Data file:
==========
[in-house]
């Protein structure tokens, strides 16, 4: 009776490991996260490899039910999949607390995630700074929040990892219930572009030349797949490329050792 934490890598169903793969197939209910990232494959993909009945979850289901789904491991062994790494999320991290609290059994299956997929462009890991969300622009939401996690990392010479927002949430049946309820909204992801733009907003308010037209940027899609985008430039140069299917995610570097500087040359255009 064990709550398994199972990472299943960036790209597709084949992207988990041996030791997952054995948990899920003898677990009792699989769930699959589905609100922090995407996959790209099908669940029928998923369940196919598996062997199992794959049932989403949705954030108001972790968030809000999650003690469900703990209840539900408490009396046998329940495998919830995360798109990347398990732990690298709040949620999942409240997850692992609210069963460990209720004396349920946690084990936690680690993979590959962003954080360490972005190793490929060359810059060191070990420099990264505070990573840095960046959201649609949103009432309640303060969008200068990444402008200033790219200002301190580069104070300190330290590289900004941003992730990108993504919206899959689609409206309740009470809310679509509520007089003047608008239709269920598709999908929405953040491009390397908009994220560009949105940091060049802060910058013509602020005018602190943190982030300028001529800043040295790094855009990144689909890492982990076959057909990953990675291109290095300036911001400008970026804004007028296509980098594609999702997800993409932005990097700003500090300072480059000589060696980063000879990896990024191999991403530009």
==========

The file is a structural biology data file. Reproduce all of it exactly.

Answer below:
[in-house]
């Protein structure tokens, strides 16, 4: 009776490991996260490899039910999949607390995630700074929040990892219930572009030349797949490329050792 934490890598169903793969197939209910990232494959993909009945979850289901789904491991062994790494999320991290609290059994299956997929462009890991969300622009939401996690990392010479927002949430049946309820909204992801733009907003308010037209940027899609985008430039140069299917995610570097500087040359255009 064990709550398994199972990472299943960036790209597709084949992207988990041996030791997952054995948990899920003898677990009792699989769930699959589905609100922090995407996959790209099908669940029928998923369940196919598996062997199992794959049932989403949705954030108001972790968030809000999650003690469900703990209840539900408490009396046998329940495998919830995360798109990347398990732990690298709040949620999942409240997850692992609210069963460990209720004396349920946690084990936690680690993979590959962003954080360490972005190793490929060359810059060191070990420099990264505070990573840095960046959201649609949103009432309640303060969008200068990444402008200033790219200002301190580069104070300190330290590289900004941003992730990108993504919206899959689609409206309740009470809310679509509520007089003047608008239709269920598709999908929405953040491009390397908009994220560009949105940091060049802060910058013509602020005018602190943190982030300028001529800043040295790094855009990144689909890492982990076959057909990953990675291109290095300036911001400008970026804004007028296509980098594609999702997800993409932005990097700003500090300072480059000589060696980063000879990896990024191999991403530009």